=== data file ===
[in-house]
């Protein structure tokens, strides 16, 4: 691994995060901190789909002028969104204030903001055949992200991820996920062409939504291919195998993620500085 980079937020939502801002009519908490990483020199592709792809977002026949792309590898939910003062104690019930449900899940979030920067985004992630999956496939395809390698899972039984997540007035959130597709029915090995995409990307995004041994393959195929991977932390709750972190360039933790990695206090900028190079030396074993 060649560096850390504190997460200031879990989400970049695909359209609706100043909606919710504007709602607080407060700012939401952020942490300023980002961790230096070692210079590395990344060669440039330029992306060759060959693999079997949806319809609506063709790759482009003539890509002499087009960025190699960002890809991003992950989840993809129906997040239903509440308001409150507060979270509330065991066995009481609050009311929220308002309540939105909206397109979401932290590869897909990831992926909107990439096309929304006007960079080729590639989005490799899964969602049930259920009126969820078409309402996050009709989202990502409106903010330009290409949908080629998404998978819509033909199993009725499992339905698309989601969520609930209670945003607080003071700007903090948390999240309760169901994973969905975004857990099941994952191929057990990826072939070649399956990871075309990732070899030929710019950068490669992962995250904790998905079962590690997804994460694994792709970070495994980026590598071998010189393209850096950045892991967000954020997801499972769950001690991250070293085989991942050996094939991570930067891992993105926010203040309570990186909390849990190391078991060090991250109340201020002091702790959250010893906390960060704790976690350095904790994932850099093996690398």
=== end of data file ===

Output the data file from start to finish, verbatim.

[in-house]
């Protein structure tokens, strides 16, 4: 691994995060901190789909002028969104204030903001055949992200991820996920062409939504291919195998993620500085 980079937020939502801002009519908490990483020199592709792809977002026949792309590898939910003062104690019930449900899940979030920067985004992630999956496939395809390698899972039984997540007035959130597709029915090995995409990307995004041994393959195929991977932390709750972190360039933790990695206090900028190079030396074993 060649560096850390504190997460200031879990989400970049695909359209609706100043909606919710504007709602607080407060700012939401952020942490300023980002961790230096070692210079590395990344060669440039330029992306060759060959693999079997949806319809609506063709790759482009003539890509002499087009960025190699960002890809991003992950989840993809129906997040239903509440308001409150507060979270509330065991066995009481609050009311929220308002309540939105909206397109979401932290590869897909990831992926909107990439096309929304006007960079080729590639989005490799899964969602049930259920009126969820078409309402996050009709989202990502409106903010330009290409949908080629998404998978819509033909199993009725499992339905698309989601969520609930209670945003607080003071700007903090948390999240309760169901994973969905975004857990099941994952191929057990990826072939070649399956990871075309990732070899030929710019950068490669992962995250904790998905079962590690997804994460694994792709970070495994980026590598071998010189393209850096950045892991967000954020997801499972769950001690991250070293085989991942050996094939991570930067891992993105926010203040309570990186909390849990190391078991060090991250109340201020002091702790959250010893906390960060704790976690350095904790994932850099093996690398």